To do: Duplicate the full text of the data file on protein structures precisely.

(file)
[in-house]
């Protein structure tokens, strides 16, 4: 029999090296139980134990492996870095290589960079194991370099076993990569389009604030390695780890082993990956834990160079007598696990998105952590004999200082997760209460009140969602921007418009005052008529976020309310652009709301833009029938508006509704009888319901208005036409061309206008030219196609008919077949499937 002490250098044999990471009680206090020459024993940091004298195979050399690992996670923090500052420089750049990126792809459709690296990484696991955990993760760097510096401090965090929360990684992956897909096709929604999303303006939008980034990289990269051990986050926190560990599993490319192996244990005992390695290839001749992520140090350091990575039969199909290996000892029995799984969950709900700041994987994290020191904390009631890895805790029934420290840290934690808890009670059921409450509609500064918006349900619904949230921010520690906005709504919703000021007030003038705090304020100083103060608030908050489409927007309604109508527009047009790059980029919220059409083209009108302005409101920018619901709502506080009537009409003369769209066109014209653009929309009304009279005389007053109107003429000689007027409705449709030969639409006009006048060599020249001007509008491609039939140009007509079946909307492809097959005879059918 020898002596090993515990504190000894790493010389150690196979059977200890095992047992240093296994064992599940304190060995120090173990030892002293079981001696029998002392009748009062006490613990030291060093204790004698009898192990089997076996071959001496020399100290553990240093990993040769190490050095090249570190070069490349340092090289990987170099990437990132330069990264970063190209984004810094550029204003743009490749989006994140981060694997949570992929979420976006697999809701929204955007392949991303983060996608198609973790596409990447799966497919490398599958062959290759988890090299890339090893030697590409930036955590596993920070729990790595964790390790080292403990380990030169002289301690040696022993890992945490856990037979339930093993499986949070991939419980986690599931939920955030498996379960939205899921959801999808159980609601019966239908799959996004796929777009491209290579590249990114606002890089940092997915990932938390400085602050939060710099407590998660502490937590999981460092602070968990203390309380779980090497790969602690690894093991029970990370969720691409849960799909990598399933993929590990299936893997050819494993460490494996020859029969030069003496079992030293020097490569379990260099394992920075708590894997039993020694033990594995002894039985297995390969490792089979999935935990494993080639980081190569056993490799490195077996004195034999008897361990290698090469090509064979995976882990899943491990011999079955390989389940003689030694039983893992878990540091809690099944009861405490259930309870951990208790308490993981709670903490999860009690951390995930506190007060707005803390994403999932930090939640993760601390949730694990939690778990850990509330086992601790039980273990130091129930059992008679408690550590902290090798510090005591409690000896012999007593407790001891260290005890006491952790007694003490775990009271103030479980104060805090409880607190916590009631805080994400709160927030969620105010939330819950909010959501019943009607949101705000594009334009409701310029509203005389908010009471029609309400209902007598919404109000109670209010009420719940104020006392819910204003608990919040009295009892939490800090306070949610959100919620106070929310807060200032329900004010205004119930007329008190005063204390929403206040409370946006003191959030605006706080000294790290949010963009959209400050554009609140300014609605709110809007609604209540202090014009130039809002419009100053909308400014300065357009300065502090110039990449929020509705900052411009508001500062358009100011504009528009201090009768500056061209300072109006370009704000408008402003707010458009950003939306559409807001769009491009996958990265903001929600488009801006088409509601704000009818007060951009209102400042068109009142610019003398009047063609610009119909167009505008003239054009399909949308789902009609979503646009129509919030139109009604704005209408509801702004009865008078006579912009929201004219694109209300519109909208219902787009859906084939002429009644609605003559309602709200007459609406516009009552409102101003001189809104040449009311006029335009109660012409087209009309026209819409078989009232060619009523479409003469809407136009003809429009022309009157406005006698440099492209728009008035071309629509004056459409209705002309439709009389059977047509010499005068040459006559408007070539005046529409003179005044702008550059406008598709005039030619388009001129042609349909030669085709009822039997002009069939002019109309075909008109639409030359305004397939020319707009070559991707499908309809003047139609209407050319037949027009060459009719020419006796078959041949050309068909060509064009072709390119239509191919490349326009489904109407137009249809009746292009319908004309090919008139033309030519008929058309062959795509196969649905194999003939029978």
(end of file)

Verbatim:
[in-house]
């Protein structure tokens, strides 16, 4: 029999090296139980134990492996870095290589960079194991370099076993990569389009604030390695780890082993990956834990160079007598696990998105952590004999200082997760209460009140969602921007418009005052008529976020309310652009709301833009029938508006509704009888319901208005036409061309206008030219196609008919077949499937 002490250098044999990471009680206090020459024993940091004298195979050399690992996670923090500052420089750049990126792809459709690296990484696991955990993760760097510096401090965090929360990684992956897909096709929604999303303006939008980034990289990269051990986050926190560990599993490319192996244990005992390695290839001749992520140090350091990575039969199909290996000892029995799984969950709900700041994987994290020191904390009631890895805790029934420290840290934690808890009670059921409450509609500064918006349900619904949230921010520690906005709504919703000021007030003038705090304020100083103060608030908050489409927007309604109508527009047009790059980029919220059409083209009108302005409101920018619901709502506080009537009409003369769209066109014209653009929309009304009279005389007053109107003429000689007027409705449709030969639409006009006048060599020249001007509008491609039939140009007509079946909307492809097959005879059918 020898002596090993515990504190000894790493010389150690196979059977200890095992047992240093296994064992599940304190060995120090173990030892002293079981001696029998002392009748009062006490613990030291060093204790004698009898192990089997076996071959001496020399100290553990240093990993040769190490050095090249570190070069490349340092090289990987170099990437990132330069990264970063190209984004810094550029204003743009490749989006994140981060694997949570992929979420976006697999809701929204955007392949991303983060996608198609973790596409990447799966497919490398599958062959290759988890090299890339090893030697590409930036955590596993920070729990790595964790390790080292403990380990030169002289301690040696022993890992945490856990037979339930093993499986949070991939419980986690599931939920955030498996379960939205899921959801999808159980609601019966239908799959996004796929777009491209290579590249990114606002890089940092997915990932938390400085602050939060710099407590998660502490937590999981460092602070968990203390309380779980090497790969602690690894093991029970990370969720691409849960799909990598399933993929590990299936893997050819494993460490494996020859029969030069003496079992030293020097490569379990260099394992920075708590894997039993020694033990594995002894039985297995390969490792089979999935935990494993080639980081190569056993490799490195077996004195034999008897361990290698090469090509064979995976882990899943491990011999079955390989389940003689030694039983893992878990540091809690099944009861405490259930309870951990208790308490993981709670903490999860009690951390995930506190007060707005803390994403999932930090939640993760601390949730694990939690778990850990509330086992601790039980273990130091129930059992008679408690550590902290090798510090005591409690000896012999007593407790001891260290005890006491952790007694003490775990009271103030479980104060805090409880607190916590009631805080994400709160927030969620105010939330819950909010959501019943009607949101705000594009334009409701310029509203005389908010009471029609309400209902007598919404109000109670209010009420719940104020006392819910204003608990919040009295009892939490800090306070949610959100919620106070929310807060200032329900004010205004119930007329008190005063204390929403206040409370946006003191959030605006706080000294790290949010963009959209400050554009609140300014609605709110809007609604209540202090014009130039809002419009100053909308400014300065357009300065502090110039990449929020509705900052411009508001500062358009100011504009528009201090009768500056061209300072109006370009704000408008402003707010458009950003939306559409807001769009491009996958990265903001929600488009801006088409509601704000009818007060951009209102400042068109009142610019003398009047063609610009119909167009505008003239054009399909949308789902009609979503646009129509919030139109009604704005209408509801702004009865008078006579912009929201004219694109209300519109909208219902787009859906084939002429009644609605003559309602709200007459609406516009009552409102101003001189809104040449009311006029335009109660012409087209009309026209819409078989009232060619009523479409003469809407136009003809429009022309009157406005006698440099492209728009008035071309629509004056459409209705002309439709009389059977047509010499005068040459006559408007070539005046529409003179005044702008550059406008598709005039030619388009001129042609349909030669085709009822039997002009069939002019109309075909008109639409030359305004397939020319707009070559991707499908309809003047139609209407050319037949027009060459009719020419006796078959041949050309068909060509064009072709390119239509191919490349326009489904109407137009249809009746292009319908004309090919008139033309030519008929058309062959795509196969649905194999003939029978």